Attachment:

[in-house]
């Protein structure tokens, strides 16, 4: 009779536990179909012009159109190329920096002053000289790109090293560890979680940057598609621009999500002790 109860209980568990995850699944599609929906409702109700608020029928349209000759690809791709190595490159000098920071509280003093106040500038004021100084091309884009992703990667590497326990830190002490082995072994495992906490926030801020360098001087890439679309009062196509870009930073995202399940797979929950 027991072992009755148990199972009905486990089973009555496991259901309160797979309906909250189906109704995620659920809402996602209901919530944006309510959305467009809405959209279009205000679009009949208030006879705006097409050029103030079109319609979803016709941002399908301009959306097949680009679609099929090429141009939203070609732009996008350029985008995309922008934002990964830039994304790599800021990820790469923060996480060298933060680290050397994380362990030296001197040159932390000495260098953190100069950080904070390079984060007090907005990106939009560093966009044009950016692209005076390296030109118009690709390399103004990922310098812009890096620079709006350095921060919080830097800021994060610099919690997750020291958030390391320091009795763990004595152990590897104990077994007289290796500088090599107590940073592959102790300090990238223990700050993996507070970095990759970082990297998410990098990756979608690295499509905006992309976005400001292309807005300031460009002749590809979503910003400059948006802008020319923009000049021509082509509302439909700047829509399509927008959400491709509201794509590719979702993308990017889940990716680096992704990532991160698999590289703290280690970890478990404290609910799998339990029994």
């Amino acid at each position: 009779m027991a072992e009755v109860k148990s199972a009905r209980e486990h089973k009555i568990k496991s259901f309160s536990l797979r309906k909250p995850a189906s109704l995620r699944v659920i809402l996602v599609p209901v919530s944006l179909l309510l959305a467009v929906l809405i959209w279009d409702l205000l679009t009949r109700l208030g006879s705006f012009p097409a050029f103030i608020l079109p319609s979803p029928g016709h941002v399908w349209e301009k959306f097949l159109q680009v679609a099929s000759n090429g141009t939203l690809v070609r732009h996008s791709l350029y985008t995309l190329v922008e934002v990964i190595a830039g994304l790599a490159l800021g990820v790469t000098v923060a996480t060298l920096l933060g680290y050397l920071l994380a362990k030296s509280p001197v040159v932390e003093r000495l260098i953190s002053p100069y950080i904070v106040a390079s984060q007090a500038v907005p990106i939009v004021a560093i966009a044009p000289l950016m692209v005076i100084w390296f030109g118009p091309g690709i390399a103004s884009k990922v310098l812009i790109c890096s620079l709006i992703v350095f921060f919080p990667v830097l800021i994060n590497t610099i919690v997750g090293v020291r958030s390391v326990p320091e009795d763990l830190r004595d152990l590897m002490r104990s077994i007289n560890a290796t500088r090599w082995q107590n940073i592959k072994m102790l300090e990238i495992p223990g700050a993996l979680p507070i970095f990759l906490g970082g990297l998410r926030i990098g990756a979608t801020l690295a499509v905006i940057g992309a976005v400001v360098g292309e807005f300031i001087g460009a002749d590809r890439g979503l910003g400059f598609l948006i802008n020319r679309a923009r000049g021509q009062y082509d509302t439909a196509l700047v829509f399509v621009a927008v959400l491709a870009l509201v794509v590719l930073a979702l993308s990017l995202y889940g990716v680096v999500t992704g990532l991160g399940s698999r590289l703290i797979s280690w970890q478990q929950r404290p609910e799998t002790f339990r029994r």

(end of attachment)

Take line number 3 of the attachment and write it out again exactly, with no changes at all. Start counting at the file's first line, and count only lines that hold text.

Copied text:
């Amino acid at each position: 009779m027991a072992e009755v109860k148990s199972a009905r209980e486990h089973k009555i568990k496991s259901f309160s536990l797979r309906k909250p995850a189906s109704l995620r699944v659920i809402l996602v599609p209901v919530s944006l179909l309510l959305a467009v929906l809405i959209w279009d409702l205000l679009t009949r109700l208030g006879s705006f012009p097409a050029f103030i608020l079109p319609s979803p029928g016709h941002v399908w349209e301009k959306f097949l159109q680009v679609a099929s000759n090429g141009t939203l690809v070609r732009h996008s791709l350029y985008t995309l190329v922008e934002v990964i190595a830039g994304l790599a490159l800021g990820v790469t000098v923060a996480t060298l920096l933060g680290y050397l920071l994380a362990k030296s509280p001197v040159v932390e003093r000495l260098i953190s002053p100069y950080i904070v106040a390079s984060q007090a500038v907005p990106i939009v004021a560093i966009a044009p000289l950016m692209v005076i100084w390296f030109g118009p091309g690709i390399a103004s884009k990922v310098l812009i790109c890096s620079l709006i992703v350095f921060f919080p990667v830097l800021i994060n590497t610099i919690v997750g090293v020291r958030s390391v326990p320091e009795d763990l830190r004595d152990l590897m002490r104990s077994i007289n560890a290796t500088r090599w082995q107590n940073i592959k072994m102790l300090e990238i495992p223990g700050a993996l979680p507070i970095f990759l906490g970082g990297l998410r926030i990098g990756a979608t801020l690295a499509v905006i940057g992309a976005v400001v360098g292309e807005f300031i001087g460009a002749d590809r890439g979503l910003g400059f598609l948006i802008n020319r679309a923009r000049g021509q009062y082509d509302t439909a196509l700047v829509f399509v621009a927008v959400l491709a870009l509201v794509v590719l930073a979702l993308s990017l995202y889940g990716v680096v999500t992704g990532l991160g399940s698999r590289l703290i797979s280690w970890q478990q929950r404290p609910e799998t002790f339990r029994r």